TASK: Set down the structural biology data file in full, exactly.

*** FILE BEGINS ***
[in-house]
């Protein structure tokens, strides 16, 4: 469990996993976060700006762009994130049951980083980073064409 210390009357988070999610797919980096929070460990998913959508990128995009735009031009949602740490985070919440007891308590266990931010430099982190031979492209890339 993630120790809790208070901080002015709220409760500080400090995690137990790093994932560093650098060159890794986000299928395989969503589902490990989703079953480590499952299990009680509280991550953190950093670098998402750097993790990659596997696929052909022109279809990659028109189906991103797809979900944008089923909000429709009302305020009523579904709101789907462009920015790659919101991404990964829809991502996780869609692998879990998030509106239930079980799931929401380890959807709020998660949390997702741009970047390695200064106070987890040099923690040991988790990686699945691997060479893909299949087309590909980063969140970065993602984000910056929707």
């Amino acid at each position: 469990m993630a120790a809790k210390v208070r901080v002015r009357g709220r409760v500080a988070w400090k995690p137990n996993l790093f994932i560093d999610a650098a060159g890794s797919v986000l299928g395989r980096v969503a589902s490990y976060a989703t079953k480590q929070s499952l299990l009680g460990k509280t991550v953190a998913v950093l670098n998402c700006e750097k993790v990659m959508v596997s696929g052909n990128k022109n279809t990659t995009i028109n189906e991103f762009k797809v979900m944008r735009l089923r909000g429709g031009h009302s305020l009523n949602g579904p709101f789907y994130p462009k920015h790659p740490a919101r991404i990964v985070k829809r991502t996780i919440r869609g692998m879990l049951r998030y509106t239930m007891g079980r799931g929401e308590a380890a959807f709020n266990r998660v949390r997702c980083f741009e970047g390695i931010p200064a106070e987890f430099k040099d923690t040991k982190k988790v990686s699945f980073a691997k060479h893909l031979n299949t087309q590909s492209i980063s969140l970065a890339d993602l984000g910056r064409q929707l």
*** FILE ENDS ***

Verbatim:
[in-house]
């Protein structure tokens, strides 16, 4: 469990996993976060700006762009994130049951980083980073064409 210390009357988070999610797919980096929070460990998913959508990128995009735009031009949602740490985070919440007891308590266990931010430099982190031979492209890339 993630120790809790208070901080002015709220409760500080400090995690137990790093994932560093650098060159890794986000299928395989969503589902490990989703079953480590499952299990009680509280991550953190950093670098998402750097993790990659596997696929052909022109279809990659028109189906991103797809979900944008089923909000429709009302305020009523579904709101789907462009920015790659919101991404990964829809991502996780869609692998879990998030509106239930079980799931929401380890959807709020998660949390997702741009970047390695200064106070987890040099923690040991988790990686699945691997060479893909299949087309590909980063969140970065993602984000910056929707």
């Amino acid at each position: 469990m993630a120790a809790k210390v208070r901080v002015r009357g709220r409760v500080a988070w400090k995690p137990n996993l790093f994932i560093d999610a650098a060159g890794s797919v986000l299928g395989r980096v969503a589902s490990y976060a989703t079953k480590q929070s499952l299990l009680g460990k509280t991550v953190a998913v950093l670098n998402c700006e750097k993790v990659m959508v596997s696929g052909n990128k022109n279809t990659t995009i028109n189906e991103f762009k797809v979900m944008r735009l089923r909000g429709g031009h009302s305020l009523n949602g579904p709101f789907y994130p462009k920015h790659p740490a919101r991404i990964v985070k829809r991502t996780i919440r869609g692998m879990l049951r998030y509106t239930m007891g079980r799931g929401e308590a380890a959807f709020n266990r998660v949390r997702c980083f741009e970047g390695i931010p200064a106070e987890f430099k040099d923690t040991k982190k988790v990686s699945f980073a691997k060479h893909l031979n299949t087309q590909s492209i980063s969140l970065a890339d993602l984000g910056r064409q929707l």